"28 Days Later: Volume 4 - Gang War" Trade Paperback Review
Written by James Ferguson
Published by BOOM! Studios
Originally published as 28 Days Later #13 - #16
Written by Michael Alan Nelson
Illustrated by Alejandro Aragon
2011, 114 Pages
Trade Paperback released on June 7th, 2011
Selena, one of the survivors from the film 28 Days Later, has been leading a group of journalists back into London for the story of their lives. She's already lost a few members of their party to the Infected, leaving just Clint and the blinded Derrick. Their mission has stayed the same, but they're encountering more and more unfriendly survivors. The army is on their tail after they burned down a research facility where scientists were working on perfecting the virus to create unstoppable soldiers. Things could be better.
This volume of 28 Days Later has two main points. The first is the conclusion of Derrick's run. He's important to Clint and the two of them go way back, but he's been completely useless since losing his sight. Everyone, including Derrick himself, has said that it's only a matter of time before he gets the others killed. He's only slowing them down. I'm honestly surprised that he lasted this long. He's gone farther than any normal blind man should have been able to on an island ravaged by raging cannibals. Derrick's death was a foregone conclusion, so it was only a matter of when and how he'd go out. He definitely stepped up to really help Selena and Clint and accept his fate. It was a touching scene as he sacrificed himself so the others could get away.
|Click images to enlarge|
The rest of this volume deals with Selena and Clint arriving in Edinburgh and running into the gang that now rules the city. It turns out that a gangster has turned the city into a fortress, blocking the roads out with piles of cars and hanging traitors from an overpass as a warning to others that might try to take what's theirs. What's most interesting about this gang is how they deal with prisoners. Since Selena causes some trouble when she first arrives, she has to serve one night in the mannequin. This is a cage in the center of the city with a circle painted on the ground which Selena must stand in. The Infected run through the city at night and claw at her through the bars. The only way to survive is to stay completely still inside the circle.
While I loved the film, the 28 Days Later comic has started to drag. The first volume introduced a whole new batch of characters that were quickly killed off. Since then it's been a slow walk through England with obstacle after obstacle popping up to prevent the survivors from getting to their destination. The whole premise of the journalists getting a story seems silly now. After losing his entire team, Clint is still pushing forward, but will anyone even care at this point? The rest of the world knows that England is quarantined, but they don't know about the army's involvement. Even if he could write the story, who would publish it now?
|Click images to enlarge|
The other non-infected people that Selena and Clint come across are starting to add up. Gang War reminds me a bit of Fallout 3, in which humans are struggling to survive in a post-apocalyptic world and create their own society with its own rules. Selena and Clint have been bouncing from one place to another and ultimately killing whoever stands in their way.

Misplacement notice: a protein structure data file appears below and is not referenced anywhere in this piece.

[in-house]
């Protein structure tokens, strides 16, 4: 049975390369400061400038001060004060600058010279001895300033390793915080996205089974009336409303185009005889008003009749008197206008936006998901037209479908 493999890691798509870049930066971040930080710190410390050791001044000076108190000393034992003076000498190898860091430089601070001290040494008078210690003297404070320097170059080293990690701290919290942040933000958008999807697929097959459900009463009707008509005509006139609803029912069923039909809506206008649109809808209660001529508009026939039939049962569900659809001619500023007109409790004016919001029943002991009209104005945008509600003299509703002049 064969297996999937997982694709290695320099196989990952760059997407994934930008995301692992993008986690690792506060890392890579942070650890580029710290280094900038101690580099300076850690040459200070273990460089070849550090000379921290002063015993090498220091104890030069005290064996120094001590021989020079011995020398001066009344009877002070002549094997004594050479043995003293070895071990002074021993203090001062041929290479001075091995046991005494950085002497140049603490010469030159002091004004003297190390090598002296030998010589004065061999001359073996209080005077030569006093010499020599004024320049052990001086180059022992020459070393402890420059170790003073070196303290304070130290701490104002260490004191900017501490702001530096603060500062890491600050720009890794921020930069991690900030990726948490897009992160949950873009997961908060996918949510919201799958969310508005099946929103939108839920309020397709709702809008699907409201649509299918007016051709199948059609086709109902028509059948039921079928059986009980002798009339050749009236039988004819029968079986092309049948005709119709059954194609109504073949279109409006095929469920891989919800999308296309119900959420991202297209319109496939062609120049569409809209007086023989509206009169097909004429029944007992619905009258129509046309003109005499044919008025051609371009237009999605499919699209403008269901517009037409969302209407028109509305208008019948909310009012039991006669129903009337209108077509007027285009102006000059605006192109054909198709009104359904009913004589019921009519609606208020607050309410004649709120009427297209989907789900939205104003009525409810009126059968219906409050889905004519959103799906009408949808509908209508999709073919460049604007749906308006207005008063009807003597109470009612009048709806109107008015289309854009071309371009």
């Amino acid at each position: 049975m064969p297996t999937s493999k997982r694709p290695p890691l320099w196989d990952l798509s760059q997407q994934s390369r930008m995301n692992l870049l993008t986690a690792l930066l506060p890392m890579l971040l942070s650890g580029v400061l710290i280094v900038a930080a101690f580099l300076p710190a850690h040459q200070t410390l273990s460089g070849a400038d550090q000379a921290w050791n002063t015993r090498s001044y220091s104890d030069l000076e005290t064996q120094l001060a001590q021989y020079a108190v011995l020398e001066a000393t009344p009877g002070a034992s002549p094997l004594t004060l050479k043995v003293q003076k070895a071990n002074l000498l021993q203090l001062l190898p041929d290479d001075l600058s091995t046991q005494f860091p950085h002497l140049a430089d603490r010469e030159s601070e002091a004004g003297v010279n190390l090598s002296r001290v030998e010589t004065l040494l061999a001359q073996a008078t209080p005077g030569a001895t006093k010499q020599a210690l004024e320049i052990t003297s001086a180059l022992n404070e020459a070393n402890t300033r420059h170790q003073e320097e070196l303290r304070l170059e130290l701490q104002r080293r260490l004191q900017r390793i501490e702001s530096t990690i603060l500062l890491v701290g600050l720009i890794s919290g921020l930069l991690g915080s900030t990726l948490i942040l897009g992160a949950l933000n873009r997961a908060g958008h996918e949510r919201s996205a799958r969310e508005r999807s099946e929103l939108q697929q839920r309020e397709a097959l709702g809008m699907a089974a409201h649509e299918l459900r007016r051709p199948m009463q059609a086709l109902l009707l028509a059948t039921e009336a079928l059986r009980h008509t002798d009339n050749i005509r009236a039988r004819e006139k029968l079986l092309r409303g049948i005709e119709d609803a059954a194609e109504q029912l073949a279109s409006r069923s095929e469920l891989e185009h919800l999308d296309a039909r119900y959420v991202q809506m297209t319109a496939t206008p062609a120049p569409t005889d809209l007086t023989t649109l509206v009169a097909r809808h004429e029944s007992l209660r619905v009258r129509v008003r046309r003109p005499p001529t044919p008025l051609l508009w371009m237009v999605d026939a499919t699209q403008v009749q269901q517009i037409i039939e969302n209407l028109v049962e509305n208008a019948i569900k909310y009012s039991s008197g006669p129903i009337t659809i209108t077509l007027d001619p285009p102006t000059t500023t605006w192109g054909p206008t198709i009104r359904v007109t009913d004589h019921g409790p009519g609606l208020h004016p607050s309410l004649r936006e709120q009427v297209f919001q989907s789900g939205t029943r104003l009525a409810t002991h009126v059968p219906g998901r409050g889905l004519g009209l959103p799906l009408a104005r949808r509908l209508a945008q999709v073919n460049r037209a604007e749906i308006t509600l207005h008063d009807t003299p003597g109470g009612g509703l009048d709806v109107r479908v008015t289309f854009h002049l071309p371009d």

Selena's past is still a bit of a mystery, but author Michael Alan Nelson provides little glimpses along the way. What was most interesting in this volume was how she dealt with the mannequin. Her mind took her to a pub where all of the friends she's had to bury along the way have gathered. She meets Derrick and the bearded guy from the movie, and even her husband David. They remind her of what she's fighting for and urge her to keep going.
|Click images to enlarge|
Alejandro Aragon picks up the art duties for Gang War. His faces can be a little uneven, but he nails the action. The two pages when Selena first enters the mannequin is the real stand-out scene of the book. The first page is a series of horizontal panels starting with a close up of her face, with a "Schhaauughh" sound of the Infected approaching. As the panels continue, Aragon pulls back until you see a hand claw at Selena and come up just shy of grabbing her. She finally opens her eyes in the last panel, tears streaming down her face and multiple hands nearby. The next shot is a full page spread of the Infected engulfing the cage. They're all around it and on top of it. It's terrifying and Aragon captures this perfectly.
I'm interested to see what turns are ahead for Selena and Clint, but I'm still wondering if this is all worth it. Clint may get his story, but more importantly, Selena needs closure. If she can get that along the way, there may be hope for her yet. Otherwise, there's a dark path in store for her. Plus, I don't think we ever found out what happened to Cillian Murphy's character and the girl that survived with Selena at the end of the film. What gives?
Want to comment on this review? You can leave one below or head over to the HorrorTalk Review Forum.